It had been a while since we last drove a Camry, but it reminded us what automotive transportation is all about for many buyers in the marketplace. There’s nothing much to catch the eye on the outside of this automobile, but it screams functional. The trunk opening is large relative to the trunk space, allowing sizable items to be stowed quickly and without a struggle. Similarly, the front and rear doors and the roofline don’t sacrifice anything to design – the doors allow easy entry and exit, and rear seating is not at all claustrophobic.

Similarly, it’s clear that the designers and engineers were more concerned with ergonomics than style when they designed the controls. There aren’t any fancy touch screens or multifunction knobs to control the audio system or the heating and ventilation – just switches and rotating knobs allowing a driver to use them while keeping eyes on the road.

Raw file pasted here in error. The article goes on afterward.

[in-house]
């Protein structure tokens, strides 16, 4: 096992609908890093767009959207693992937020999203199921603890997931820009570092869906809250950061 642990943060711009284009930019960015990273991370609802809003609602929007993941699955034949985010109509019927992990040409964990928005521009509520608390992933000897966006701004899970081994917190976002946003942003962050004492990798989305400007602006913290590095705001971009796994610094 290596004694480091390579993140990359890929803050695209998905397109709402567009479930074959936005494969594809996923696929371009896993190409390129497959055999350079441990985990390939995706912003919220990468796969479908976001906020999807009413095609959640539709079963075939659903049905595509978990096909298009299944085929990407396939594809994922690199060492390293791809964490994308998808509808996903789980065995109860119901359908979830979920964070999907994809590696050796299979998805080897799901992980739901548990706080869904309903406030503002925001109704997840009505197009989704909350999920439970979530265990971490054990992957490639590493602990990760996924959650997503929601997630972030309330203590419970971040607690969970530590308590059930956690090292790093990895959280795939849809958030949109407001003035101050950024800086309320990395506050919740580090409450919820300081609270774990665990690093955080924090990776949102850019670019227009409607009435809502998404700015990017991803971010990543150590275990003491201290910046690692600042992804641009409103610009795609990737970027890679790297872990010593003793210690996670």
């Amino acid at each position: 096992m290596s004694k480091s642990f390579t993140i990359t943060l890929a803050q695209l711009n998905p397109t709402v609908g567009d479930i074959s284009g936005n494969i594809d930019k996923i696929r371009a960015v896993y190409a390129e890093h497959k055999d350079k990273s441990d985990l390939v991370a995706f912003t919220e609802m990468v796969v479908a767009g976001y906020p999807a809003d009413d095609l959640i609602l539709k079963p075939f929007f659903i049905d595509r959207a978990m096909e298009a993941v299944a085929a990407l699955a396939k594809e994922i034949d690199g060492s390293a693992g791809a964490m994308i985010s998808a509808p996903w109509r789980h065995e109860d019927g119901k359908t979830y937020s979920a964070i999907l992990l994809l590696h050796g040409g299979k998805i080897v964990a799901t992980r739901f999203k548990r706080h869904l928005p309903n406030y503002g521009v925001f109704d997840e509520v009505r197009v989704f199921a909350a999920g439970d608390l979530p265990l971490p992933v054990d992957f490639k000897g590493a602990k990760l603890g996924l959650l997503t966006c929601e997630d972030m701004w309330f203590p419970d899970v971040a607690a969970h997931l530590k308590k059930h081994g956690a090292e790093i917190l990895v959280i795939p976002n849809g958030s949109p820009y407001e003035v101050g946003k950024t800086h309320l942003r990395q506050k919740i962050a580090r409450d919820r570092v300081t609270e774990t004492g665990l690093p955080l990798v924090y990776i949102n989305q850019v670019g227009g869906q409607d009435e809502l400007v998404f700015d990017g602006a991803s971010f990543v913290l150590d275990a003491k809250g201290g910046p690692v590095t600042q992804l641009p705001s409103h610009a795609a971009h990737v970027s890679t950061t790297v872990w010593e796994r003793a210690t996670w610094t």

Underway, the Camry is smooth and quiet, an equal to automobiles of higher prices. We drove the more powerful V6, with 268 horsepower and 248 pound-feet of torque. That’s enough to get the car up to highway speeds easily and maneuver through traffic confidently, though no one will cast a Camry in the next “Fast and Furious” film.

The only fault we would lay at Toyota’s feet with this car is that the combined fuel efficiency of 25 mpg might not keep buyers trading their old Camry for a new one.

Bottom line: The Camry is a solid, reliable car for the family more interested in comfort, convenience and reliability than style and excitement. It’s a reasonably priced vehicle that they can drive and depend on for many years to come.

RAV4